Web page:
First, buy a good cherry. Which means buy a nice, plump, firm cherry that's not overripe and not underripe. I go for Bings because they're the most delicious and common. In farmers markets, you can find other varieties sometimes. Bings are sweet cherries. Sour cherries are meant for cooking.
For serving fresh cherries, my all-time favorite thing to do is put them in a bowl, add some ice to the bowl, then some water, and let them sit for about 5 minutes. There is nothing like an iced cherry as a dessert. All you have to do is put little bowls around for people to put their pits and stems. I suggest you have a lot of cherries if you're going to serve them this way. They're just addictive.
You can cook both sweet cherries and sour cherries exactly the same way, by adding lemon juice and sugar. Those are the essential components. You would just vary the amounts depending on the kind of cherry. That being said, for my money, sour cherries are the best for cooking. They have the most complex flavor -- it's a very old-fashioned cherry flavor.
If you're going to cook a cherry, the question inevitably comes up of whether to pit or not to pit it. I used to pit cherries that I cooked. You have a couple of options. You can use a hand pitter, which you do one by one. Or you can get one of these $20 chute pitters, where you throw a bunch of cherries down a chute, and with a plunger action, you pit them. I used to do that. [Ed. note: Jen Stevenson recommends using a wine bottle and a chopstick to pit cherries.]
Then one day, I took several baskets of cherries to a friend's house for dinner. They happened to be sour cherries; I didn't realize because I didn't have my glasses on. The cherries had stems and leaves. We were both exhausted. We were pulling together a dinner party. We looked at the cherries, and then we looked at each other and said, "Do we need to pit these?" I said, "Why don't we just throw them in the pan and see what happens?" So we did.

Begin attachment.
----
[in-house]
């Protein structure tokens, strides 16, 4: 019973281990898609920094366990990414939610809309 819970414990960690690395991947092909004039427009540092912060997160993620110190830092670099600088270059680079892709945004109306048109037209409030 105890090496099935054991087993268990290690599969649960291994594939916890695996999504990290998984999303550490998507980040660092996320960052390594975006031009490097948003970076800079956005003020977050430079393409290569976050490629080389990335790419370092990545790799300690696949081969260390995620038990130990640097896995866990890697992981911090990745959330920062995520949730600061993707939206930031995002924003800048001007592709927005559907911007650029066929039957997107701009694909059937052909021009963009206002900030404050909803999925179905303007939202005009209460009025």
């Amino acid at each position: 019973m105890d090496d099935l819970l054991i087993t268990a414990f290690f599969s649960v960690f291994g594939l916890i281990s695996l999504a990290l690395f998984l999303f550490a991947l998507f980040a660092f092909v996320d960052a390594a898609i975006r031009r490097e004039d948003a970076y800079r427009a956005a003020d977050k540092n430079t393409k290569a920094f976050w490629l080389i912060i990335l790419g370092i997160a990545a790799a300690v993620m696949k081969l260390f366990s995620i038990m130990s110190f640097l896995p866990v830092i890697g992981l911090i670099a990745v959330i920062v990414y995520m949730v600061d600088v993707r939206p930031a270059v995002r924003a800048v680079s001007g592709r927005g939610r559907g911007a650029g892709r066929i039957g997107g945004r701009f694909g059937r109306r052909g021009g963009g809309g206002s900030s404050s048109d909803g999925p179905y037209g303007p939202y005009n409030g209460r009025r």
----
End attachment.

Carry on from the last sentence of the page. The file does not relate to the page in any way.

We did this sauté-braise of sour cherries with stems and leaves with a little bit of sugar. We served them in a big bowl alongside a bowl of crème fraîche. Each person could pick a cherry by its handle, pop it into the crème fraîche and then into their mouth.
They were plump, bursting with juices and warm. You'd eat them one at a time. Your fingers would turn red. The delight at the table was incredible. We put bowls around the table, and you throw away the stems and leaves. It was a revelation and a liberation, because I realized you don't really need to pit the cherries.
Here's a simple pairing: fresh cherries with some creamy goat cheese -- maybe with a few leaves of thyme on it.
(Photo: kaylacasey / Flickr)
Another thing I like to do is pit the cherries and toss them with some lemon juice and sugar until their juices run. I mash them into a really good vanilla ice cream with a dash of balsamic vinegar. It's like an impromptu cherry ice cream, which you can't buy anymore.
If I'm really in the mood to keep morphing things, I throw the cherry ice cream in the blender and turn it into a cherry milkshake.
[More from Sally Schneider: Her Key 3]
A former chef, Sally Schneider has won numerous awards—including four James Beard awards—for her books and magazine writing. She is creator of the lifestyle blog Improvised Life, a featured blogger on The Atlantic Monthly's Food Blog, and author of The Improvisational Cook and A New Way to Cook. She has served as a contributing editor to both Saveur and Food & Wine, and her work has appeared in The Los Angeles Times Magazine, Saveur, Food & Wine, SELF and Connoisseur.